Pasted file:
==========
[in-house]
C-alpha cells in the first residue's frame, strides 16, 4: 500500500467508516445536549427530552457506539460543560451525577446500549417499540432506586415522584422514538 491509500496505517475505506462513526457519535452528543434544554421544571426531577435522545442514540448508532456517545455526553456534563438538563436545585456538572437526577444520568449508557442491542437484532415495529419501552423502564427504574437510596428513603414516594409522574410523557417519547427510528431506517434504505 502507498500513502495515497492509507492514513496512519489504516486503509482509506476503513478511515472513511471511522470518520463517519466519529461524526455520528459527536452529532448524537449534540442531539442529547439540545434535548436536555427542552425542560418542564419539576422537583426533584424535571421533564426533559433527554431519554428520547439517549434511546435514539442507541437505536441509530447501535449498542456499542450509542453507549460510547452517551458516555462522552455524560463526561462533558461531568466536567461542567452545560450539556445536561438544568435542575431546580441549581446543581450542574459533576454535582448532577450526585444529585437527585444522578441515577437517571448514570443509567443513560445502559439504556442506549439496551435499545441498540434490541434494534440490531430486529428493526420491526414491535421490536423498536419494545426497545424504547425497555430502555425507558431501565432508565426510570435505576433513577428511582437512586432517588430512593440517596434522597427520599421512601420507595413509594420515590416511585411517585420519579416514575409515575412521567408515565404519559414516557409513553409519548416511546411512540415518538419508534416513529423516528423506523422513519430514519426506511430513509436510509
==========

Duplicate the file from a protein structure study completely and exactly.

[in-house]
C-alpha cells in the first residue's frame, strides 16, 4: 500500500467508516445536549427530552457506539460543560451525577446500549417499540432506586415522584422514538 491509500496505517475505506462513526457519535452528543434544554421544571426531577435522545442514540448508532456517545455526553456534563438538563436545585456538572437526577444520568449508557442491542437484532415495529419501552423502564427504574437510596428513603414516594409522574410523557417519547427510528431506517434504505 502507498500513502495515497492509507492514513496512519489504516486503509482509506476503513478511515472513511471511522470518520463517519466519529461524526455520528459527536452529532448524537449534540442531539442529547439540545434535548436536555427542552425542560418542564419539576422537583426533584424535571421533564426533559433527554431519554428520547439517549434511546435514539442507541437505536441509530447501535449498542456499542450509542453507549460510547452517551458516555462522552455524560463526561462533558461531568466536567461542567452545560450539556445536561438544568435542575431546580441549581446543581450542574459533576454535582448532577450526585444529585437527585444522578441515577437517571448514570443509567443513560445502559439504556442506549439496551435499545441498540434490541434494534440490531430486529428493526420491526414491535421490536423498536419494545426497545424504547425497555430502555425507558431501565432508565426510570435505576433513577428511582437512586432517588430512593440517596434522597427520599421512601420507595413509594420515590416511585411517585420519579416514575409515575412521567408515565404519559414516557409513553409519548416511546411512540415518538419508534416513529423516528423506523422513519430514519426506511430513509436510509